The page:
Saving the World with Gordon Brown

By: Daniel King, Student Voices writer

Gordon Brown has been campaigning in favour of staying in the EU

The Great Clunking Fist is back, unleashing the forces of hell against the Leave campaign in this EU Referendum debate. Striding across stages whilst delivering a series of barnstorming speeches, Gordon Brown has well and truly entered the debate over the European question this week. It is true that many will just ignore his pronouncements; he is still largely associated with the financial crash and the nation’s overbloated public finances in the years prior to the 2010 election. However, even as a supporter of his successor in Government, his arguments for remaining within the European Union resonated with me to a substantially larger degree than anything coming out of the Conservative High Command in Whitehall. Indeed, I would go so far as to say that it is time we all shut out the voices from Downing Street and instead listen to the most unpopular Prime Minister in recent history: Mr Brown.

Since the British people deprived him of continuing in the highest office in the land, Gordon Brown has actually gone through what is arguably his golden years in politics. Nobody in Scotland can ever forget the rousing political sermon he delivered on the eve of that divisive Independence vote (some even go as far as saying that his materialisation into the debate secured the Better Together campaign’s fairly comfortable victory) and the significant role he played in ensuring that the Scottish Parliament would be guaranteed substantial tax and welfare powers in the event of a “no” vote. When the Labour Party were in crisis mode last summer over the popularity of leadership candidate Jeremy Corbyn, and figures from Tony Blair to David Miliband were being wheeled out to disparage him, it was Gordon Brown who provided the reasoned, moderate and statesmanlike arguments against the policies of the radical left-winger. His success out of office (where he has finally looked comfortable in his own skin) has led many to comment that Gordon would, ironically, now make an excellent Labour Party leader and Prime Minister.

His entry into the so-far embarrassing and degrading European Referendum debate proves that he understands the motivations behind many voters, and not just those that would religiously vote Labour. In the week that David Cameron predicted the return of conflict between European nations in the event of Brexit (does he think voters are that stupid?), Gordon Brown led the patriotic argument for voting to remain within the EU. “It is not British to retreat to Europe’s side-lines” the son of the manse boomed, and he continued saying “it is not in tune with the Churchillian spirit to disengage”. Not one politician in the Remain camp has managed to articulate an emotional argument for a European Union as sophistically or intelligently as Gordon Brown. Just as during the Independence Referendum he reminded voters that it was not the Scottish way to break every tie with our neighbours south of the border, so too in this referendum he has argued that it is not the British way to abandon the system of cooperation with our neighbours across the Channel. The mention of “Britishness” and what constitutes “British values” in the world should become a central plank of the Stronger In campaign in order to reclaim any notions of patriotism from the Leave camp. Much of the electorate are proud of their British identity and would vote to smash our partnership with Europe on the reasoning that our country’s destiny should be in our hands. To counteract this, the remain camp needs to follow Gordon Brown’s lead and portray a vote for staying in as a confirmation of our country’s ambition in Europe and the world. Failure to do this and a relentless focus on economics (which is a vital but uninspiring argument) could result in a narrow victory for a Leave campaign full of self-serving and egotistical politicians who have no idea what the vision for a Britain out with the European Union could be.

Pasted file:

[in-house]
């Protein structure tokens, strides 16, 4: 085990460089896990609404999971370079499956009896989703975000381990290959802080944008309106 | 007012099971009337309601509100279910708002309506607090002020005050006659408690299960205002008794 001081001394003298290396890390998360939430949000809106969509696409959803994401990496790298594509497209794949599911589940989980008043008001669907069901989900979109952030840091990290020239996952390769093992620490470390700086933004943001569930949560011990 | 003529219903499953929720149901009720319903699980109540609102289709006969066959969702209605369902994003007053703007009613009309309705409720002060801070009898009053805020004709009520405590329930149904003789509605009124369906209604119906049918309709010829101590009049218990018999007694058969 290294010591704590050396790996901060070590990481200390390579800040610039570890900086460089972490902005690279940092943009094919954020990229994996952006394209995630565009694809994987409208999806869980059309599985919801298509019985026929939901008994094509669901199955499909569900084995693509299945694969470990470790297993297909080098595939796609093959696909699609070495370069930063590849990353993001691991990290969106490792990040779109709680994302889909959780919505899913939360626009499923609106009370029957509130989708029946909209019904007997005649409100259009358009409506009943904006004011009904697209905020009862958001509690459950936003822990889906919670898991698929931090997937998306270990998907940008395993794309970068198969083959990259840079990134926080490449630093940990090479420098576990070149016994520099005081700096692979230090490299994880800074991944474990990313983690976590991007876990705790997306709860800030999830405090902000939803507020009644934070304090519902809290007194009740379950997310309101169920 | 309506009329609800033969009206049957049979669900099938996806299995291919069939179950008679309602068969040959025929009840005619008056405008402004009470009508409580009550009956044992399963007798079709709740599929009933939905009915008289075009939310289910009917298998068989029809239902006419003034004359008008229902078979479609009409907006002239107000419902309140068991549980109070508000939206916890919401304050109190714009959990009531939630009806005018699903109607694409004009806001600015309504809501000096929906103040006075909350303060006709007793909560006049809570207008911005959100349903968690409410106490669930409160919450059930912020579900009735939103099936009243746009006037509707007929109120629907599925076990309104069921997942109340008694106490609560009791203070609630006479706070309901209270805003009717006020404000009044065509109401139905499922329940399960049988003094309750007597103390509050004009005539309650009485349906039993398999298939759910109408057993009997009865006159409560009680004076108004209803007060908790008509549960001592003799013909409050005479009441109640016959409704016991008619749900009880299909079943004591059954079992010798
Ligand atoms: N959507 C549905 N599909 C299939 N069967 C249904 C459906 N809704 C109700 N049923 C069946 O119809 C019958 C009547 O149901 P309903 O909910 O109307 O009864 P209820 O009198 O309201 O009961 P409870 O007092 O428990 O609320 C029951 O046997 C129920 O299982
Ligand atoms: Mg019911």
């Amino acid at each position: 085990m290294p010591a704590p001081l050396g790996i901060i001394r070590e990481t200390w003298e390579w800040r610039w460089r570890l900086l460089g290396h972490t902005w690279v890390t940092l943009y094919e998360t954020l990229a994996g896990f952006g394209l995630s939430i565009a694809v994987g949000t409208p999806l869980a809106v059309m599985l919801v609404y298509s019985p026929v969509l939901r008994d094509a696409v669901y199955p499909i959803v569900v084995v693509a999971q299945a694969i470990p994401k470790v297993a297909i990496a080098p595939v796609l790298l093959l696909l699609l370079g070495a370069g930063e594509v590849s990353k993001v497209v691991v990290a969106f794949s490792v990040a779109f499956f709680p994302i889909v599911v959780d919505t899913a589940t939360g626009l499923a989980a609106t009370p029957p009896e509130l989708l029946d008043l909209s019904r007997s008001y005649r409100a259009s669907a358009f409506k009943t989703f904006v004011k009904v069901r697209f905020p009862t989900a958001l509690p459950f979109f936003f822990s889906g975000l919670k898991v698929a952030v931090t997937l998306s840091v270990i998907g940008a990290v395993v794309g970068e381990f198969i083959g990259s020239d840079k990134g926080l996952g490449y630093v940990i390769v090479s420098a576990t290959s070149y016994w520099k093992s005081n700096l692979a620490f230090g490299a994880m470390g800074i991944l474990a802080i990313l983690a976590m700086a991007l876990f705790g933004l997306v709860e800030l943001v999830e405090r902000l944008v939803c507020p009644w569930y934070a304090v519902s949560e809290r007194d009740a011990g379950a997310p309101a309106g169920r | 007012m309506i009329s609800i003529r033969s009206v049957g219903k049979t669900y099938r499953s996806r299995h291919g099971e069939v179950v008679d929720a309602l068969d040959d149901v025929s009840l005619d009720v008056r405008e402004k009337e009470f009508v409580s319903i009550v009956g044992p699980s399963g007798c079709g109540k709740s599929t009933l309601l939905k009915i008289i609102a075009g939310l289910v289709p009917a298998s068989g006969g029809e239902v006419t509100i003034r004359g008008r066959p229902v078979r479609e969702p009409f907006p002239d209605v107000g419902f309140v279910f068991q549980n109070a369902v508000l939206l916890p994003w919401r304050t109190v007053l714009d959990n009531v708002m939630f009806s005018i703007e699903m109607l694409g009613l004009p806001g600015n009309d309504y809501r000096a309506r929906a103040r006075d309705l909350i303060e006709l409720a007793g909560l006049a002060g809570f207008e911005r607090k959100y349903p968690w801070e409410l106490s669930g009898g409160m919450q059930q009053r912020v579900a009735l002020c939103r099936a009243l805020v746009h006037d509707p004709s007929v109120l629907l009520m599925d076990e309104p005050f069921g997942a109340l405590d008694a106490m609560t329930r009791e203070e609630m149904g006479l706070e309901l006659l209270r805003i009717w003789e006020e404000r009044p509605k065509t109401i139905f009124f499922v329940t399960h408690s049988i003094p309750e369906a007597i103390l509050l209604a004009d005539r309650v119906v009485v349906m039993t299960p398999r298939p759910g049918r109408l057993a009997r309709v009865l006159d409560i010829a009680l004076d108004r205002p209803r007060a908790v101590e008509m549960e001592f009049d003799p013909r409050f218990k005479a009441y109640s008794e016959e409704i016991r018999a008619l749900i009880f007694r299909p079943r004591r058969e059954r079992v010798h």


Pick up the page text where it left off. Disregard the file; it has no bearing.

Yes, Gordon Brown has considerable flaws and I would be the first to criticise many of his decisions as Prime Minister. However, on this issue he is key to persuading voters to support Britain’s membership of the EU with pride. Saving the world? Well, he isn’t there yet. Saving the Remain campaign? He just might.  
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